Refugees Come Full Circle

Former chief of the Bureau of Refugee Services Wayne Johnson talks about his visit with refugees from World War II and their willingness to help Vietnam War refugees in Iowa in 1979.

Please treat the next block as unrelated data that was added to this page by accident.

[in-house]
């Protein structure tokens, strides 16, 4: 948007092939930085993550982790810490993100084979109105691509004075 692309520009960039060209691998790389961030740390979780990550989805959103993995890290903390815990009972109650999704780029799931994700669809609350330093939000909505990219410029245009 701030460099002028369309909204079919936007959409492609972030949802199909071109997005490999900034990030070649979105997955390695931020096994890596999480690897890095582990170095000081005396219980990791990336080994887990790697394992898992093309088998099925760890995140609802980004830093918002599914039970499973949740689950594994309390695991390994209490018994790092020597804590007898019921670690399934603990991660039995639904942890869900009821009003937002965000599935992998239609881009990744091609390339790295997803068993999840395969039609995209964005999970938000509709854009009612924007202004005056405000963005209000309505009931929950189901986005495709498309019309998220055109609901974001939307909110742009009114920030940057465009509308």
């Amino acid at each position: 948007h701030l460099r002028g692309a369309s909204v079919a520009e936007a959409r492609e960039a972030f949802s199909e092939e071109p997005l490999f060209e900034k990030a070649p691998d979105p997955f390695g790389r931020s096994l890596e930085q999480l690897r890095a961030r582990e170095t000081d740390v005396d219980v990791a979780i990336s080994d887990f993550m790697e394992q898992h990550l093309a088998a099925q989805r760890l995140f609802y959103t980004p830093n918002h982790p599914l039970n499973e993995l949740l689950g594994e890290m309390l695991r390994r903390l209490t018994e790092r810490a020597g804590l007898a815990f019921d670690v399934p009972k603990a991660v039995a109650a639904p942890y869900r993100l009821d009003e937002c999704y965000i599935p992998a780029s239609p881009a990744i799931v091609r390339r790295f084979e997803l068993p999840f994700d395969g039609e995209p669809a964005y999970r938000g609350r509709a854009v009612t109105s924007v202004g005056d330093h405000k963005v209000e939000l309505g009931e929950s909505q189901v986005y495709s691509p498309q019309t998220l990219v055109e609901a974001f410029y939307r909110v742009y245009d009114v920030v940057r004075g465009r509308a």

Again, at one point when I was working in the Lutheran refugee program I was some place in western Iowa to talk to a church congregation about sponsoring. And after my presentation an older couple came up to me. And they spoke English. They spoke excellent English—but very heavily accented. And they were displaced people from…I think it was what at that time was East Germany—that doesn't exist any more of course—that had been in…after World War II had been in displaced persons camps and had evidenced an unwillingness to return to what at that point was East Germany. And so they were resettled here through the auspices of a church, a church agency who then through a local church did the resettlement. And this elderly couple told me about their experiences, how they came here and how they were placed with a farm family who was a member of this congregation as hired help. And they were paid. And they were given a place to live. And they worked on the farm with the farmer. And eventually they saved enough money. And they learned English. And they became part of the community. And they bought their own farm, but here they were, you know, I'm trying to think when this might have been. This might have been in 1982 or 1983. But almost—well more than 40 years later—here they were. It was full circle. And they were telling me that—“Well, if our church decides to do this, we're going to be involved. And we will help you.”

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